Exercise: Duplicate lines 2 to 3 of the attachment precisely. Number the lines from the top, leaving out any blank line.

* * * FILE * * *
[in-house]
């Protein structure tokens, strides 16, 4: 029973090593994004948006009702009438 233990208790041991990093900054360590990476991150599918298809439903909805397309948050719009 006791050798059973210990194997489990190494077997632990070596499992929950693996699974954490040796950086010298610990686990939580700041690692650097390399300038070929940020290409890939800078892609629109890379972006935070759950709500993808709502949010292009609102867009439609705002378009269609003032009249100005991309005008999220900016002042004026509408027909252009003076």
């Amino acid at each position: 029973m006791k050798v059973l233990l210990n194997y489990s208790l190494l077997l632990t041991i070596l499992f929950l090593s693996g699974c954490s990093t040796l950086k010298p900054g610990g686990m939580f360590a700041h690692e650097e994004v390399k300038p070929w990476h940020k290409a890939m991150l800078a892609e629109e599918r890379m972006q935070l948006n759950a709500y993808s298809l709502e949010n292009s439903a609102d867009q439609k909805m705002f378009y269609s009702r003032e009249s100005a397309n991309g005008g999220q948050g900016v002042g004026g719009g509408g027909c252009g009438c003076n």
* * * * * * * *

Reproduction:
């Protein structure tokens, strides 16, 4: 029973090593994004948006009702009438 233990208790041991990093900054360590990476991150599918298809439903909805397309948050719009 006791050798059973210990194997489990190494077997632990070596499992929950693996699974954490040796950086010298610990686990939580700041690692650097390399300038070929940020290409890939800078892609629109890379972006935070759950709500993808709502949010292009609102867009439609705002378009269609003032009249100005991309005008999220900016002042004026509408027909252009003076």
């Amino acid at each position: 029973m006791k050798v059973l233990l210990n194997y489990s208790l190494l077997l632990t041991i070596l499992f929950l090593s693996g699974c954490s990093t040796l950086k010298p900054g610990g686990m939580f360590a700041h690692e650097e994004v390399k300038p070929w990476h940020k290409a890939m991150l800078a892609e629109e599918r890379m972006q935070l948006n759950a709500y993808s298809l709502e949010n292009s439903a609102d867009q439609k909805m705002f378009y269609s009702r003032e009249s100005a397309n991309g005008g999220q948050g900016v002042g004026g719009g509408g027909c252009g009438c003076n």